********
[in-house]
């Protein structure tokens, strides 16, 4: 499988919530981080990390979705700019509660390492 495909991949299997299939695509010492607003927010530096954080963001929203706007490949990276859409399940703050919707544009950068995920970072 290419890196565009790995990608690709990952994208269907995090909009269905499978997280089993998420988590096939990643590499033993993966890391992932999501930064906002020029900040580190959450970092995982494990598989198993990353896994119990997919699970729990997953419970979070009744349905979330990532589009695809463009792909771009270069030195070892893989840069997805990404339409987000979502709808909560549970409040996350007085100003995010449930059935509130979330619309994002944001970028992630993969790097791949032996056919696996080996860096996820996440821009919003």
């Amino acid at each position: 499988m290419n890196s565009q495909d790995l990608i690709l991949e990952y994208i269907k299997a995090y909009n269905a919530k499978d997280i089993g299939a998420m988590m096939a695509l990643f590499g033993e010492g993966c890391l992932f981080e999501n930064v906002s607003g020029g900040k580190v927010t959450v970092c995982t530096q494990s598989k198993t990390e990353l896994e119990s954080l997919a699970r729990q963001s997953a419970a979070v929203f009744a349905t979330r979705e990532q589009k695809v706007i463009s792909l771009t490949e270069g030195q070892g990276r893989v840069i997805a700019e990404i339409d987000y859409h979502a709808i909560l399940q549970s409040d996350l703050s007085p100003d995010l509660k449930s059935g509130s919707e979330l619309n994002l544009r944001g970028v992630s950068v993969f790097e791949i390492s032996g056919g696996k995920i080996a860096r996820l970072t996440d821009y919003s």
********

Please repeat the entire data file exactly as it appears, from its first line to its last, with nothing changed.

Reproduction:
[in-house]
């Protein structure tokens, strides 16, 4: 499988919530981080990390979705700019509660390492 495909991949299997299939695509010492607003927010530096954080963001929203706007490949990276859409399940703050919707544009950068995920970072 290419890196565009790995990608690709990952994208269907995090909009269905499978997280089993998420988590096939990643590499033993993966890391992932999501930064906002020029900040580190959450970092995982494990598989198993990353896994119990997919699970729990997953419970979070009744349905979330990532589009695809463009792909771009270069030195070892893989840069997805990404339409987000979502709808909560549970409040996350007085100003995010449930059935509130979330619309994002944001970028992630993969790097791949032996056919696996080996860096996820996440821009919003």
């Amino acid at each position: 499988m290419n890196s565009q495909d790995l990608i690709l991949e990952y994208i269907k299997a995090y909009n269905a919530k499978d997280i089993g299939a998420m988590m096939a695509l990643f590499g033993e010492g993966c890391l992932f981080e999501n930064v906002s607003g020029g900040k580190v927010t959450v970092c995982t530096q494990s598989k198993t990390e990353l896994e119990s954080l997919a699970r729990q963001s997953a419970a979070v929203f009744a349905t979330r979705e990532q589009k695809v706007i463009s792909l771009t490949e270069g030195q070892g990276r893989v840069i997805a700019e990404i339409d987000y859409h979502a709808i909560l399940q549970s409040d996350l703050s007085p100003d995010l509660k449930s059935g509130s919707e979330l619309n994002l544009r944001g970028v992630s950068v993969f790097e791949i390492s032996g056919g696996k995920i080996a860096r996820l970072t996440d821009y919003s």